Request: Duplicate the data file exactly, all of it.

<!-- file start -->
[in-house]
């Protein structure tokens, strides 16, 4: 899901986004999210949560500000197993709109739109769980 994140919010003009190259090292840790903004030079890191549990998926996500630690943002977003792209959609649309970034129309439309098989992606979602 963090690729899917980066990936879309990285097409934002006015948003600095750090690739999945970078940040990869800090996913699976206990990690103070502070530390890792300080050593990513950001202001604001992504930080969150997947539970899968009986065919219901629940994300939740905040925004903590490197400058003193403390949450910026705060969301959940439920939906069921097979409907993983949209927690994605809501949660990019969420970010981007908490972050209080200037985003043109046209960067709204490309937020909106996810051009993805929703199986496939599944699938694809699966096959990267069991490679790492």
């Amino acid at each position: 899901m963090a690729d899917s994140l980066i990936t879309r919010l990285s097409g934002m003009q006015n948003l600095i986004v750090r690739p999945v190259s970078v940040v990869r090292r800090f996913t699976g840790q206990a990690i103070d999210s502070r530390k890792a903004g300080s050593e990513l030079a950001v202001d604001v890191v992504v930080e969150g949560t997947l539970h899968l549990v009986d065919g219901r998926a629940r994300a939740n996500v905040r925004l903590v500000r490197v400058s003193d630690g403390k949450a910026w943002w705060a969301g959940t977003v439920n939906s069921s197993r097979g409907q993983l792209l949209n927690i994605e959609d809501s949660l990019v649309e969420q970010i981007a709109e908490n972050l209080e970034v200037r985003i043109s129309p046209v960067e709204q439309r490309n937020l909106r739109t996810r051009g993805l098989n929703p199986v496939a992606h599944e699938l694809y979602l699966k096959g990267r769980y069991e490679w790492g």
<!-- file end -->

[in-house]
């Protein structure tokens, strides 16, 4: 899901986004999210949560500000197993709109739109769980 994140919010003009190259090292840790903004030079890191549990998926996500630690943002977003792209959609649309970034129309439309098989992606979602 963090690729899917980066990936879309990285097409934002006015948003600095750090690739999945970078940040990869800090996913699976206990990690103070502070530390890792300080050593990513950001202001604001992504930080969150997947539970899968009986065919219901629940994300939740905040925004903590490197400058003193403390949450910026705060969301959940439920939906069921097979409907993983949209927690994605809501949660990019969420970010981007908490972050209080200037985003043109046209960067709204490309937020909106996810051009993805929703199986496939599944699938694809699966096959990267069991490679790492």
């Amino acid at each position: 899901m963090a690729d899917s994140l980066i990936t879309r919010l990285s097409g934002m003009q006015n948003l600095i986004v750090r690739p999945v190259s970078v940040v990869r090292r800090f996913t699976g840790q206990a990690i103070d999210s502070r530390k890792a903004g300080s050593e990513l030079a950001v202001d604001v890191v992504v930080e969150g949560t997947l539970h899968l549990v009986d065919g219901r998926a629940r994300a939740n996500v905040r925004l903590v500000r490197v400058s003193d630690g403390k949450a910026w943002w705060a969301g959940t977003v439920n939906s069921s197993r097979g409907q993983l792209l949209n927690i994605e959609d809501s949660l990019v649309e969420q970010i981007a709109e908490n972050l209080e970034v200037r985003i043109s129309p046209v960067e709204q439309r490309n937020l909106r739109t996810r051009g993805l098989n929703p199986v496939a992606h599944e699938l694809y979602l699966k096959g990267r769980y069991e490679w790492g």